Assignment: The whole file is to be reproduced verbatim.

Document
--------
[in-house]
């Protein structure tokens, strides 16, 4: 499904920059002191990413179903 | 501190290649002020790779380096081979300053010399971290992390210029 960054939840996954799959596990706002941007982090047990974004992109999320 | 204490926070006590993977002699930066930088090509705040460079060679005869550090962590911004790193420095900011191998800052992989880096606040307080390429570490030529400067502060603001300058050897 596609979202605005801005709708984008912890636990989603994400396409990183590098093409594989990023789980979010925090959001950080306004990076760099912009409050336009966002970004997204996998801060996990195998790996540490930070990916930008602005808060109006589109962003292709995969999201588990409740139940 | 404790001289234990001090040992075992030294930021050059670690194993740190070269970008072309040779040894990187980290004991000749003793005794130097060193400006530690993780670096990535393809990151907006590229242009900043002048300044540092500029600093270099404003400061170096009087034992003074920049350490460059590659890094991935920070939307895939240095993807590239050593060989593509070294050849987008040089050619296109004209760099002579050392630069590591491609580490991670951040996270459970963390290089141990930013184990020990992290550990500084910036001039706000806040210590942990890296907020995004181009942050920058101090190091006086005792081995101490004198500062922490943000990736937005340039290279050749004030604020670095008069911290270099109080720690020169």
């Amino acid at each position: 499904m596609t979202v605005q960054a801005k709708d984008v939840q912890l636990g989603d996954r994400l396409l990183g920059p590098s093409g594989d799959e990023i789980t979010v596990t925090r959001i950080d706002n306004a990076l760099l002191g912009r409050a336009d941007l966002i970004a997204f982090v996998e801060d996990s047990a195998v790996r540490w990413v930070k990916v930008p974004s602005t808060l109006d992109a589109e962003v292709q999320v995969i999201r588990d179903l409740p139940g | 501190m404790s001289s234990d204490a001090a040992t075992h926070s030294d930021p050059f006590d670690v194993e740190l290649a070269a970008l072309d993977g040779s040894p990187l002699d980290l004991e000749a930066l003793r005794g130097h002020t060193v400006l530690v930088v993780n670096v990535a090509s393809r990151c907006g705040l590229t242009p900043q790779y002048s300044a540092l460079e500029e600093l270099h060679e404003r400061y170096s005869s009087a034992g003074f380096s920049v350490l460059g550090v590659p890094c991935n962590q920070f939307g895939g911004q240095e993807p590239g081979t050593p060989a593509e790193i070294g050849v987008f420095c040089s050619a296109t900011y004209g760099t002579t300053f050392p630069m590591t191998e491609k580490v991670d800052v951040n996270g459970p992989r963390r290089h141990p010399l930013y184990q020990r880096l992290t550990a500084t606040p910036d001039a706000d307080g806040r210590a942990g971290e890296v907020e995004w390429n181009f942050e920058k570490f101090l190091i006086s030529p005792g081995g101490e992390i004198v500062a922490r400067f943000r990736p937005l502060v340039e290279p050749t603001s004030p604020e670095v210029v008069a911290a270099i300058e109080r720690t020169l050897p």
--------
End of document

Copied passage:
[in-house]
């Protein structure tokens, strides 16, 4: 499904920059002191990413179903 | 501190290649002020790779380096081979300053010399971290992390210029 960054939840996954799959596990706002941007982090047990974004992109999320 | 204490926070006590993977002699930066930088090509705040460079060679005869550090962590911004790193420095900011191998800052992989880096606040307080390429570490030529400067502060603001300058050897 596609979202605005801005709708984008912890636990989603994400396409990183590098093409594989990023789980979010925090959001950080306004990076760099912009409050336009966002970004997204996998801060996990195998790996540490930070990916930008602005808060109006589109962003292709995969999201588990409740139940 | 404790001289234990001090040992075992030294930021050059670690194993740190070269970008072309040779040894990187980290004991000749003793005794130097060193400006530690993780670096990535393809990151907006590229242009900043002048300044540092500029600093270099404003400061170096009087034992003074920049350490460059590659890094991935920070939307895939240095993807590239050593060989593509070294050849987008040089050619296109004209760099002579050392630069590591491609580490991670951040996270459970963390290089141990930013184990020990992290550990500084910036001039706000806040210590942990890296907020995004181009942050920058101090190091006086005792081995101490004198500062922490943000990736937005340039290279050749004030604020670095008069911290270099109080720690020169």
């Amino acid at each position: 499904m596609t979202v605005q960054a801005k709708d984008v939840q912890l636990g989603d996954r994400l396409l990183g920059p590098s093409g594989d799959e990023i789980t979010v596990t925090r959001i950080d706002n306004a990076l760099l002191g912009r409050a336009d941007l966002i970004a997204f982090v996998e801060d996990s047990a195998v790996r540490w990413v930070k990916v930008p974004s602005t808060l109006d992109a589109e962003v292709q999320v995969i999201r588990d179903l409740p139940g | 501190m404790s001289s234990d204490a001090a040992t075992h926070s030294d930021p050059f006590d670690v194993e740190l290649a070269a970008l072309d993977g040779s040894p990187l002699d980290l004991e000749a930066l003793r005794g130097h002020t060193v400006l530690v930088v993780n670096v990535a090509s393809r990151c907006g705040l590229t242009p900043q790779y002048s300044a540092l460079e500029e600093l270099h060679e404003r400061y170096s005869s009087a034992g003074f380096s920049v350490l460059g550090v590659p890094c991935n962590q920070f939307g895939g911004q240095e993807p590239g081979t050593p060989a593509e790193i070294g050849v987008f420095c040089s050619a296109t900011y004209g760099t002579t300053f050392p630069m590591t191998e491609k580490v991670d800052v951040n996270g459970p992989r963390r290089h141990p010399l930013y184990q020990r880096l992290t550990a500084t606040p910036d001039a706000d307080g806040r210590a942990g971290e890296v907020e995004w390429n181009f942050e920058k570490f101090l190091i006086s030529p005792g081995g101490e992390i004198v500062a922490r400067f943000r990736p937005l502060v340039e290279p050749t603001s004030p604020e670095v210029v008069a911290a270099i300058e109080r720690t020169l050897p």